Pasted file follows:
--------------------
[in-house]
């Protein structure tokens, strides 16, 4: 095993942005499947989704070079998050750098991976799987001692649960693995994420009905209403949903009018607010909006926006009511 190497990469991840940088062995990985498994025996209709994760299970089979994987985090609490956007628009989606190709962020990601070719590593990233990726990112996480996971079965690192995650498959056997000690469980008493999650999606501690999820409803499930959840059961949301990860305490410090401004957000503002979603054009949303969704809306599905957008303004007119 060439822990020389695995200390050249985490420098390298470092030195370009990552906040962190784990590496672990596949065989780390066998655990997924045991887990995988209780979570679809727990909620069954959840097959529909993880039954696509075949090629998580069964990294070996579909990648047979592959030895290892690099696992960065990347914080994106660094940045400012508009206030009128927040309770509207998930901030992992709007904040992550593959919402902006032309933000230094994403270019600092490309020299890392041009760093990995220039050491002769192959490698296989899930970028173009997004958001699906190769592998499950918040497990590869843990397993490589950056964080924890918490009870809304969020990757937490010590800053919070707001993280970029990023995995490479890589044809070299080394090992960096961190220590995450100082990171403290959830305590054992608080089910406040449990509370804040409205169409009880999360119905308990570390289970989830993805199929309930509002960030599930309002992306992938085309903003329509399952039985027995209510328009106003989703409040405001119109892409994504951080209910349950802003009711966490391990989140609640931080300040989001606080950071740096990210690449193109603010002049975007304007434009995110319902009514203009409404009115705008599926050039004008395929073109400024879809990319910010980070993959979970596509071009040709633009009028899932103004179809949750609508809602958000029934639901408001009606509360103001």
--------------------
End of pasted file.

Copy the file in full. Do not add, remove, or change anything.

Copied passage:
[in-house]
């Protein structure tokens, strides 16, 4: 095993942005499947989704070079998050750098991976799987001692649960693995994420009905209403949903009018607010909006926006009511 190497990469991840940088062995990985498994025996209709994760299970089979994987985090609490956007628009989606190709962020990601070719590593990233990726990112996480996971079965690192995650498959056997000690469980008493999650999606501690999820409803499930959840059961949301990860305490410090401004957000503002979603054009949303969704809306599905957008303004007119 060439822990020389695995200390050249985490420098390298470092030195370009990552906040962190784990590496672990596949065989780390066998655990997924045991887990995988209780979570679809727990909620069954959840097959529909993880039954696509075949090629998580069964990294070996579909990648047979592959030895290892690099696992960065990347914080994106660094940045400012508009206030009128927040309770509207998930901030992992709007904040992550593959919402902006032309933000230094994403270019600092490309020299890392041009760093990995220039050491002769192959490698296989899930970028173009997004958001699906190769592998499950918040497990590869843990397993490589950056964080924890918490009870809304969020990757937490010590800053919070707001993280970029990023995995490479890589044809070299080394090992960096961190220590995450100082990171403290959830305590054992608080089910406040449990509370804040409205169409009880999360119905308990570390289970989830993805199929309930509002960030599930309002992306992938085309903003329509399952039985027995209510328009106003989703409040405001119109892409994504951080209910349950802003009711966490391990989140609640931080300040989001606080950071740096990210690449193109603010002049975007304007434009995110319902009514203009409404009115705008599926050039004008395929073109400024879809990319910010980070993959979970596509071009040709633009009028899932103004179809949750609508809602958000029934639901408001009606509360103001």